“No pain, no gain,” says the common saying, but those who are victims of physical pain would undoubtedly agree that this aphorism refers to growth and emotional pain. Physical pain, by contrast, is a hindrance to growth.
When you are hemmed in by pain, your options become more limited; you are unable or unwilling to use your body in many of the ways you once took for granted. It’s a frustrating feeling and you are keen to explore all options for banishing that pain and expanding your opportunities. And that’s where laser therapy enters the picture.
What is Laser Therapy?
Laser therapy is a non-invasive method of treatment that relies on light beams of various wavelengths delivered by a laser to reduce pain. It helps to heal soft tissue and provides pain relief.
Laser therapy relies on the laser, a device based on a theory first proposed by Albert Einstein in 1916, the Theory of Light Amplification through Stimulated Emission of Radiation (LASER).
Hungarian physicist Andre Mester was the pioneer in using a low-powered laser for medical treatment, beginning in 1967, only a few years after the first working laser was produced.
How does it Work?
Laser light on the infrared spectrum interacts with the body’s tissues, generally absorbed by the skin through a handheld laser device that targets a specific area. The light emitted by the laser creates physical changes in the cells in a process called photobiomodulation.
It passes through the layers of skin and interacts with the light-sensitive elements in a cell, increasing internal metabolic activity and increasing the flow of nutrients across the cell’s membrane.
In other words, the laser brings light to living tissues and its energy increases circulation, which in turn brings nutrients and water to the cells to create an ideal healing environment for pain and inflammation reduction, stiffness and muscle spasms.
Benefits Produced by Laser Therapy
The benefits of laser therapy are many and varied, extending beyond pain relief:
- Acceleration in tissue repair and healing.
- Analgesia (reduction of pain).
- Angiogenesis (new vascular supply formation).
- Improved nerve function Inflammation reduction.
- Increased cellular metabolic activity.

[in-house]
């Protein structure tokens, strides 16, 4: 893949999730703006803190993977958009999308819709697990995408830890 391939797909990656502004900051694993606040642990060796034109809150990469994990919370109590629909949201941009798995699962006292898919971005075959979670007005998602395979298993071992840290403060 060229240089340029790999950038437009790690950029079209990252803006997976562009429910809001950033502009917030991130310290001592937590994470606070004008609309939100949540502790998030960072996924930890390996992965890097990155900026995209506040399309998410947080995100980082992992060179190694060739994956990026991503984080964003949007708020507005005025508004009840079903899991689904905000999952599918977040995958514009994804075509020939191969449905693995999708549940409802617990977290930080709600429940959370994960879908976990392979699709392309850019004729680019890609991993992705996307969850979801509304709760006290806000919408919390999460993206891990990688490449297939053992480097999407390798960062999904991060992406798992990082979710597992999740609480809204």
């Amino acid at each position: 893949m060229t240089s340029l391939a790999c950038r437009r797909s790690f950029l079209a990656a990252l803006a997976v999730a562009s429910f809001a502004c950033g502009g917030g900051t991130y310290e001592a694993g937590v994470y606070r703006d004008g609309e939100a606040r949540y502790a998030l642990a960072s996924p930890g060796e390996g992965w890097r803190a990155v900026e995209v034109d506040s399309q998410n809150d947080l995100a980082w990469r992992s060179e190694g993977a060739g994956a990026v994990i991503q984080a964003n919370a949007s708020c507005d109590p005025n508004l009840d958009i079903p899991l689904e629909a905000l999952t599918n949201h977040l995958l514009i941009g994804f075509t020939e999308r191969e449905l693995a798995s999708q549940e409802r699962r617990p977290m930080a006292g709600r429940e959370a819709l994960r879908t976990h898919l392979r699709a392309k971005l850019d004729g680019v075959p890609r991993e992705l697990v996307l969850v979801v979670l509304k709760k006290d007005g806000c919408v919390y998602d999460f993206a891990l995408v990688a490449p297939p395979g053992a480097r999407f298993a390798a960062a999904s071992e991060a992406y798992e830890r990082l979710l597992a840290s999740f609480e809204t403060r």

- Reduction in fibrous tissue (scar tissue) formation.
- Stimulation of acupuncture points and meridians.
- Stimulation of immune cell activity.
In addition, there are clinical benefits. Laser therapy can offer an alternative to surgery in many cases: it’s non-invasive, it can be effective for conditions that are difficult to treat using more traditional methods, it’s easy and, it is backed by scientific proof of its effectiveness. Numerous research studies have been undertaken to illustrate the success of laser therapy.
Conditions that Benefit from Laser Therapy
Laser therapy can have a beneficial effect on a variety of conditions that involve muscles, tendons and ligaments, including:
- Low back pain
- Neck pain
- Arthritis pain
- Plantar fasciitis
- Carpal tunnel syndrome
- Fibromyalgia pain
Laser therapy can reduce healing time, thanks to an increase in intercellular metabolism. Generally, the sooner laser therapy is employed after injury or after pain becomes intolerable, the better the healing and the more quickly the pain dissipates and the healing takes place.
The more chronic the condition, the slower it may be to respond to laser therapy. The treatment is cumulative, so the patient generally needs a series of treatments to eliminate pain and promote healing.
Undergoing Laser Therapy for Pain
When you decide upon laser therapy for pain, you’ll have an initial consultation with the clinician who delivers the therapy, whether a physician, physiotherapist or other healthcare professional, to determine the extent of your injury or condition.
Treatment will follow. There is no reason to be fearful of the experience. It is painless. Treatments usually last for 5 to 20 minutes, depending on the acuteness of the injury and the size and depth of the affected area, since these high-powered lasers can deliver energy quickly.
You can expect the laser therapy practitioner to use a handheld device about the size of a flashlight that he or she will run over the skin above the affected area. The laser often has changeable heads that are geared toward effectiveness in various areas of the body.
Often, you will feel a soothing, warming sensation as the photons of light pass through the skin. When the practitioner attaches a massage ball head to the laser, patients often compare the experience to a massage.
In a number of provinces, including British Columbia and Ontario, laser therapy is covered by provincial healthcare plans, making it easy to choose. Given the ease of treatment and its beneficial effects, why not give Laser Therapy a try?